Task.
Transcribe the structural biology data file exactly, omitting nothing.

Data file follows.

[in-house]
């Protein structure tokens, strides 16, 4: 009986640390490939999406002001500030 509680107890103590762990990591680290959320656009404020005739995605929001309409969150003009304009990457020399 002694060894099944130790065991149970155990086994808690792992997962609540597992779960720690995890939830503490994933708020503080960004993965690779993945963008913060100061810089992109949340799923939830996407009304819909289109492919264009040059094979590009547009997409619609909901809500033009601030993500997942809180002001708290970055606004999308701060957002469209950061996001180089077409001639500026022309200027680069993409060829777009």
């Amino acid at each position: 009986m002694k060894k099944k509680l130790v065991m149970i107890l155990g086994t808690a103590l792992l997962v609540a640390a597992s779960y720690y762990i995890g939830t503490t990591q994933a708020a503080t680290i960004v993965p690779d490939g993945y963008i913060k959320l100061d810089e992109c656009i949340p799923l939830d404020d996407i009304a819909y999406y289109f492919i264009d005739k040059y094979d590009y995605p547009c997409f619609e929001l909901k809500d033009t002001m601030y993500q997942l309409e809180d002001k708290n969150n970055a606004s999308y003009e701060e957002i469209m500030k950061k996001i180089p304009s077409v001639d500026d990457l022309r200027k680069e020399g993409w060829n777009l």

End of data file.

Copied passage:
[in-house]
């Protein structure tokens, strides 16, 4: 009986640390490939999406002001500030 509680107890103590762990990591680290959320656009404020005739995605929001309409969150003009304009990457020399 002694060894099944130790065991149970155990086994808690792992997962609540597992779960720690995890939830503490994933708020503080960004993965690779993945963008913060100061810089992109949340799923939830996407009304819909289109492919264009040059094979590009547009997409619609909901809500033009601030993500997942809180002001708290970055606004999308701060957002469209950061996001180089077409001639500026022309200027680069993409060829777009």
């Amino acid at each position: 009986m002694k060894k099944k509680l130790v065991m149970i107890l155990g086994t808690a103590l792992l997962v609540a640390a597992s779960y720690y762990i995890g939830t503490t990591q994933a708020a503080t680290i960004v993965p690779d490939g993945y963008i913060k959320l100061d810089e992109c656009i949340p799923l939830d404020d996407i009304a819909y999406y289109f492919i264009d005739k040059y094979d590009y995605p547009c997409f619609e929001l909901k809500d033009t002001m601030y993500q997942l309409e809180d002001k708290n969150n970055a606004s999308y003009e701060e957002i469209m500030k950061k996001i180089p304009s077409v001639d500026d990457l022309r200027k680069e020399g993409w060829n777009l």